Several Engineering Boards For AMD’s Vega and Polaris GPUs Based Radeon RX Graphics Cards Show Up – Designs That You’ve Never Seen Before

Mar 5, 2020
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Engineering boards for GPUs are quite fascinating. We get to see them listed & tested in leaks all the time but only on a few rare occasions do we get to see what they actually look like. Well, we might be a bit lucky today as several AMD engineering boards that were used to test and validate its Vega and Polaris GPUs, have appeared on various channels.

AMD Engineering Boards For Vega and Polaris GPUs Show Up - Early Validation & Testing Designs For Radeon RX Series Graphics Cards

There are a whole bunch of AMD GPU engineering boards that have been spotted and we shall start off with the most recent ones which are the Radeon RX Vega 64 and RX Vega 56 boards. It looks like the Radeon RX Vega 64 engineering board is the same one that AMD used back at a press event held prior to the official unveiling of the card at Capsacian & Cream, all the way back in February 2017.

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You might remember the secondary PCB attached to the card which was mainly used for the GPU verification and testing. The engineering board for the Vega 64 also featured an 8+6 pin config vs the dual 8-pin config on the final variant. The rest of the components layout is exactly the same as the final variant. Some interesting things about this card are that it has a dual BIOS with one BIOS retaining the 300W TDP limit and the other BIOS pushing the maximum TDP of the card to 600W. But that's not useful at all since the card is locked to a default frequency of 1200 MHz. The PCB is listed to be produced in 2016 (28th week or July 2016).

AMD Radeon RX Vega 64 Graphics Card Engineering Sample (Image Credits: Bilibili via Komachi):

Moving on to the second Vega card, we have the Radeon RX Vega 56. This engineering board is of no surprise as it was pictured a while after the release of the RX Vega 56 itself. Surprisingly, a triple fan variant wasn't released as a reference design by AMD but the red team did take some design inspiration of this cooling design for its Radeon VII graphics card.

We get a more detailed look at the card and its inside. Originally, the Radeon RX Vega 56 was meant to offer a much smaller PCB footprint than the RX Vega 64. This design would eventually be followed by several AIB partners of AMD but not AMD themselves. The triple-fan design may look generic but under the hood was a very impressive heatsink design with a large aluminum fin block which was equipped with four thick copper heat pipes running from the start and to the end of the heatsink block. The GPU and VRAM made direct contact with the copper base.

AMD Radeon RX Vega 56 Graphics Card Engineering Sample (Image Credits: Bilibili via Komachi):

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Next up, we have two very similar looking engineering boards for two very different GPUs. The first engineering board is the one for AMD's Vega 12 GPU which has been listed on eBay for $799.99 US and is stated to work perfectly. I wouldn't personally advise anyone to buy this GPU and for several reasons. There's no guarantee if the chip is indeed working perfectly and engineering boards don't usually get the same level of driver support as consumer / retail boards. The other thing is that the price is just way too high if you're considering this to somehow perform real great which as a matter of fact, it doesn't.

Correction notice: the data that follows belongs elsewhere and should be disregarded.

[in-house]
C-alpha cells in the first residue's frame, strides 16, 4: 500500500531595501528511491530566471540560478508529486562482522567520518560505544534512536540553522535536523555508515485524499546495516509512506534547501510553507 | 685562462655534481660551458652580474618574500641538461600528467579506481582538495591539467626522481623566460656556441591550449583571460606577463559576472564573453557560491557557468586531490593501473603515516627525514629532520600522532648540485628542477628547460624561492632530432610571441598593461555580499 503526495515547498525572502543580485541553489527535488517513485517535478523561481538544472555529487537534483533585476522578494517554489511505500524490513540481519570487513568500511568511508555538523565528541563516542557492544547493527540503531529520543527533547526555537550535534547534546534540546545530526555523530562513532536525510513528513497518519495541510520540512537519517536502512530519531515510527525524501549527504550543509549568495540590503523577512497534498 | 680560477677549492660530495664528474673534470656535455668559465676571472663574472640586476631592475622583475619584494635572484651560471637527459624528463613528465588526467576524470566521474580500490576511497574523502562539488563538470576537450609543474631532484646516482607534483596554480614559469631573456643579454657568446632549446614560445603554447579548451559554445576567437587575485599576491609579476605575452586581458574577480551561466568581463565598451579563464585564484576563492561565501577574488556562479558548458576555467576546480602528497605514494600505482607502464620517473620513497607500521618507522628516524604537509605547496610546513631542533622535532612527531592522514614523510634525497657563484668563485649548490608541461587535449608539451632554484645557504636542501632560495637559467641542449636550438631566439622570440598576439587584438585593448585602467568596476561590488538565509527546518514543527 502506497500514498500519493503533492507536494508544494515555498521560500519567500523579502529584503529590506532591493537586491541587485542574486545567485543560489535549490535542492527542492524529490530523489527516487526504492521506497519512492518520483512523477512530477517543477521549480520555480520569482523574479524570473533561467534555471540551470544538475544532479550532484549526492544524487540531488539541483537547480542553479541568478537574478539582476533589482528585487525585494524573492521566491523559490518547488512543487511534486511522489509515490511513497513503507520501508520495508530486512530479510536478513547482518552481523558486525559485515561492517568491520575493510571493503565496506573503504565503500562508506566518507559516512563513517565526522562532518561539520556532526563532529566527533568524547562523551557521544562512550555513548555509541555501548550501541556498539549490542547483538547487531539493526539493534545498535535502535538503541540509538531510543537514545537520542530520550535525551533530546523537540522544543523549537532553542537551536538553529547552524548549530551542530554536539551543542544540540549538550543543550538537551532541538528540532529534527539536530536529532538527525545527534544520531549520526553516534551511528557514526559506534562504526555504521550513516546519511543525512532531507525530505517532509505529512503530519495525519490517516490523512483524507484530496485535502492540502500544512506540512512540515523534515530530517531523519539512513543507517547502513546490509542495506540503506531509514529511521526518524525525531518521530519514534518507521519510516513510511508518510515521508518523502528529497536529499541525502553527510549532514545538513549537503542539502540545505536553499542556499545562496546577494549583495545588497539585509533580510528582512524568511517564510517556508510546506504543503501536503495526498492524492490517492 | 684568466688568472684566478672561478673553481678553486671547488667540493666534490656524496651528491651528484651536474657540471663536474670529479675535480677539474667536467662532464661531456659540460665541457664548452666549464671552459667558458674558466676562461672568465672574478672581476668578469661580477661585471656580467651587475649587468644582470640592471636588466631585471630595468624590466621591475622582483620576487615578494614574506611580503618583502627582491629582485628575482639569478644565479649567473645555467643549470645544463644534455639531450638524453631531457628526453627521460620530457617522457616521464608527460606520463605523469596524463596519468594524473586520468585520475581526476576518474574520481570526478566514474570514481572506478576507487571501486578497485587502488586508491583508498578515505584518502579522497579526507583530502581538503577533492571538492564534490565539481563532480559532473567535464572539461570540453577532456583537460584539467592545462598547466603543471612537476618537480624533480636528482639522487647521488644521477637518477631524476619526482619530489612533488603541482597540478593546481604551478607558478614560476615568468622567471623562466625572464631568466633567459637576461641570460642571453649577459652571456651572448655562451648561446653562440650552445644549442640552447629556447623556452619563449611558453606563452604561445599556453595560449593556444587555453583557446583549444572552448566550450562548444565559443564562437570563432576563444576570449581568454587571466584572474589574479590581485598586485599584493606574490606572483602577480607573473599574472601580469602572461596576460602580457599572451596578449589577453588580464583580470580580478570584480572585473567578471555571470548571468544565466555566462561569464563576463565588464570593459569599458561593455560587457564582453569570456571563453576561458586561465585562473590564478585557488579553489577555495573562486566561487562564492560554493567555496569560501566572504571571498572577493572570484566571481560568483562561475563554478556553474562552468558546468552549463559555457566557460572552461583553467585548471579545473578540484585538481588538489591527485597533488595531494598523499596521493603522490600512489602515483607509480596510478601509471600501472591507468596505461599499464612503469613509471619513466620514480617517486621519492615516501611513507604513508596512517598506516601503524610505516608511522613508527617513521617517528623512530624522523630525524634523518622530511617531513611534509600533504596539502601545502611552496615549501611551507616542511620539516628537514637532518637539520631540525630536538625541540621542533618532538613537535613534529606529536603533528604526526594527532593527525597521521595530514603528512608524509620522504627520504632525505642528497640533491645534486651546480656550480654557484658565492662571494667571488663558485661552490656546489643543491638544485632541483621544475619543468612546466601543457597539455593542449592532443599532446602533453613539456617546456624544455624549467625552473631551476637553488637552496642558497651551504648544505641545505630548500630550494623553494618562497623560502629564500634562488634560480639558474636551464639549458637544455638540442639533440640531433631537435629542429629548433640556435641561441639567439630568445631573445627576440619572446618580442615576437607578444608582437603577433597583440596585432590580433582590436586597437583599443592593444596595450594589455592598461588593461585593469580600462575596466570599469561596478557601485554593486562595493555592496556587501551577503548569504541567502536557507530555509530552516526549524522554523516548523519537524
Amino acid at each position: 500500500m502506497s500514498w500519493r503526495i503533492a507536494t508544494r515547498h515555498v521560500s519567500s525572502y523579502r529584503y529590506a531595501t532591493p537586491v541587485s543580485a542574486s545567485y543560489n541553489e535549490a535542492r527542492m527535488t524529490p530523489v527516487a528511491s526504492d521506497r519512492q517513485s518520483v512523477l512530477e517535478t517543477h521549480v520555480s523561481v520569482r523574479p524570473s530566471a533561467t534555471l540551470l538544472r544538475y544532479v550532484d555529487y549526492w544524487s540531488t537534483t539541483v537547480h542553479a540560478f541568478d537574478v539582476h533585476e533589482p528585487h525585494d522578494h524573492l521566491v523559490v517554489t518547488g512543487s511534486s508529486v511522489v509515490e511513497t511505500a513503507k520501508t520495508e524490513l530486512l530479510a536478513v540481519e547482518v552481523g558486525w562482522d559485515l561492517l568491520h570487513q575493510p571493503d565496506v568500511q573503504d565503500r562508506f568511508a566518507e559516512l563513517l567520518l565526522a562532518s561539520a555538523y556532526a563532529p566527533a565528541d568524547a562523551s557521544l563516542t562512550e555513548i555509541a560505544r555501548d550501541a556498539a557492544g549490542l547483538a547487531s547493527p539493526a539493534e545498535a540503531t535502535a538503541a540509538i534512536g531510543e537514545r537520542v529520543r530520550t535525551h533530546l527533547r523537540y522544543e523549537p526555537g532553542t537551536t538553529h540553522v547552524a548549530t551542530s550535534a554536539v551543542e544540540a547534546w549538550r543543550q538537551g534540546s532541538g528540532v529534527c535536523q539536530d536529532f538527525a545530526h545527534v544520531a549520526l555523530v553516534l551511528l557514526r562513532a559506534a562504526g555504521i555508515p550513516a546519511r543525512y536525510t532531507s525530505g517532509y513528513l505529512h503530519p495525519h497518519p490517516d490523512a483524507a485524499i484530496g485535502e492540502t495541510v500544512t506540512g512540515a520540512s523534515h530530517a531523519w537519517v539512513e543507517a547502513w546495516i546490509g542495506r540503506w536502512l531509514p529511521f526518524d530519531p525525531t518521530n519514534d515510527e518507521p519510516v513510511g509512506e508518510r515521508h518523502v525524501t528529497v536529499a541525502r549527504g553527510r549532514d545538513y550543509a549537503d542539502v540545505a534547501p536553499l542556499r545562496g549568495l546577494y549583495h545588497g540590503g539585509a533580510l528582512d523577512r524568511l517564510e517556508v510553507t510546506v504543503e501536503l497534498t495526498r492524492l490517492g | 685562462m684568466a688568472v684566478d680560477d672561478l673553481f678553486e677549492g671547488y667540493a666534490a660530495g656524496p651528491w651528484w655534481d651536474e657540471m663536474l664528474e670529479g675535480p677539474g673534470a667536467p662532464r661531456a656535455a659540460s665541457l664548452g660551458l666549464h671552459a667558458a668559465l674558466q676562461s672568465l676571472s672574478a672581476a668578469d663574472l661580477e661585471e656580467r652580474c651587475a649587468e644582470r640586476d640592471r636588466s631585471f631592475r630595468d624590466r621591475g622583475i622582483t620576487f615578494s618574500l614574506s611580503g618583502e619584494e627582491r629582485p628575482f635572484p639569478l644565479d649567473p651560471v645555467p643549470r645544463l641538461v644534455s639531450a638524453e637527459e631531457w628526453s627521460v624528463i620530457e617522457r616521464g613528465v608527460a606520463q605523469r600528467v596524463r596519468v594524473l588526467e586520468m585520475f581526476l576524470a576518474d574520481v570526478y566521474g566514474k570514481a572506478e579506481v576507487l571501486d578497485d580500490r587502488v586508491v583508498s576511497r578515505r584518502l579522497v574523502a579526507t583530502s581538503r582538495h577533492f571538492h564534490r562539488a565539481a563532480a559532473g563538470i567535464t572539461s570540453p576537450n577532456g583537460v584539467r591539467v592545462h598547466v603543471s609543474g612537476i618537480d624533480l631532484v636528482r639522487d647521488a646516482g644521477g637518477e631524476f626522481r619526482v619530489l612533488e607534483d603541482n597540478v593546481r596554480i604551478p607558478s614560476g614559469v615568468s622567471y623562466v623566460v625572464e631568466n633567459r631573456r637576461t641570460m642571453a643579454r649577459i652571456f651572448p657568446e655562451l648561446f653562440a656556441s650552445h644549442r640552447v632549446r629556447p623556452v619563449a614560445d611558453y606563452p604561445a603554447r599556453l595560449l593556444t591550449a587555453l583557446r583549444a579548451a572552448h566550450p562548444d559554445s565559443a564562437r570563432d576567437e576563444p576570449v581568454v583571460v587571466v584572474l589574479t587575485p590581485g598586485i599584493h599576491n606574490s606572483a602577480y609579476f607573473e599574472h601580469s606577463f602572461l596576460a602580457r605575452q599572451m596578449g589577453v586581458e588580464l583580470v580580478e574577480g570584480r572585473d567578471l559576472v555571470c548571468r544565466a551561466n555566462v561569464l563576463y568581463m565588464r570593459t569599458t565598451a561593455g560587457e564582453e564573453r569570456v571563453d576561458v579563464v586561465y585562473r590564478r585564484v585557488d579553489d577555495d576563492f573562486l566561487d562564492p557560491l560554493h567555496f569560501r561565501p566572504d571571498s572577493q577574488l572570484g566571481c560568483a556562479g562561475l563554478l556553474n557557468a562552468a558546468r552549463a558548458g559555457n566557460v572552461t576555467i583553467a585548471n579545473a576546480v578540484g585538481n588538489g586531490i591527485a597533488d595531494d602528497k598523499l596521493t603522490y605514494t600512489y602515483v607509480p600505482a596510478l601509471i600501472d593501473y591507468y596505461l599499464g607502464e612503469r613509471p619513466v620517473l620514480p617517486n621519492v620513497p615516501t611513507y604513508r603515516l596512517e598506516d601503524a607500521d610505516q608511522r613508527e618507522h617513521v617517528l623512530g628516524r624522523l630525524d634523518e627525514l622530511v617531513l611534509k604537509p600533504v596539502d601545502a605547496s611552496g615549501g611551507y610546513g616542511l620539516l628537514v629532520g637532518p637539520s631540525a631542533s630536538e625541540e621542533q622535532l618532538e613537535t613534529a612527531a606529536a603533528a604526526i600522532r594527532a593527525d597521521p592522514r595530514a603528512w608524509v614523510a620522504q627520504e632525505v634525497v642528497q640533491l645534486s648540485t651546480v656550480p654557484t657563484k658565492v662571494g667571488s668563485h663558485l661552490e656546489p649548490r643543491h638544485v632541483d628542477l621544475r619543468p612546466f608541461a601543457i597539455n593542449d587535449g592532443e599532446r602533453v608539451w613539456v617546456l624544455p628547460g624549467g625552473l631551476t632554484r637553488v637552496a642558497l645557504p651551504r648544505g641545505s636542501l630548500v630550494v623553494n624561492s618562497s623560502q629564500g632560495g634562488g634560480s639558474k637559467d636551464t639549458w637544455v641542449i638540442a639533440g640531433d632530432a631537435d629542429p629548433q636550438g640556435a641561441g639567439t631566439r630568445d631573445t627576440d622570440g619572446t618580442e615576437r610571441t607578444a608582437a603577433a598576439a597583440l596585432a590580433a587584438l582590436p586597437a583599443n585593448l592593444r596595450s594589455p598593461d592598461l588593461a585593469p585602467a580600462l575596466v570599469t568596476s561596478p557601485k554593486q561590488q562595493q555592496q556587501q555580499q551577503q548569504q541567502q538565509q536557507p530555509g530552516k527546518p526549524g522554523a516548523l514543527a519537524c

The AMD Vega 12 GPU was designed solely for mobile platforms and this is the specific board it was tested on. The Vega 12 GPU comes with a single 4 GB HBM2 package on the same interposer. This specific variant is the Vega 12 XLA chip with 1024 stream processors and not the higher end XTA variant which features 1280 stream processors. As you can see from the board itself, even mainstream and low-end GPUs need to be tested in various environments and that's why test boards such as this one are equipped with such a high-end cooling design and triple 8-pin power connectors.

AMD Radeon RX Vega 12 GPU Engineering Board (Image Credits: eBay):

And finally, the last board that we got to see is the one for the Radeon RX 560 which has also been used for testing out all the way from the lowest end RX 540 (Lexa) GPUs to the highest-end RX 590 (Polaris 30) GPUs. This board might look similar to the one for the Radeon RX Vega 12 GPUs but is very different on closer inspection. The first thing is the cooling design which is more toned down compared to the ones for the Vega GPUs. We are also looking at two dual 8-pin power inputs vs 3 on the board for Vega. The PCB itself is very huge and has 5 display outputs.

Underneath the main cooler is a piece of copper CNC heatsink which makes contact with the VRAM but not all memory dies are making perfect contact with the heatsink. The VRM is a 6+2 phase layout with the IR3567B PWM controller. There are four memory dies featured on this board which are 7 Gbps Samsung modules (128-bit / 4 GB). This model is also listed at eBay for a price of $650 US.

AMD Radeon RX Vega 12 GPU Engineering Board (Image Credits: Bilibili):

At the end of the day, these are some really interesting test/engineering boards that show us how GPUs are tested prior to their release in the consumer market and what kind of validation processes each chip has to go through before they end up in retail-ready graphics cards & discrete solutions.

Products mentioned in this post

AMD Radeon RX Vega 56
AMD Radeon RX Vega 56
USD 429.99
Radeon VII
Radeon VII
USD 953.76
RX 590
RX 590
USD 258.34

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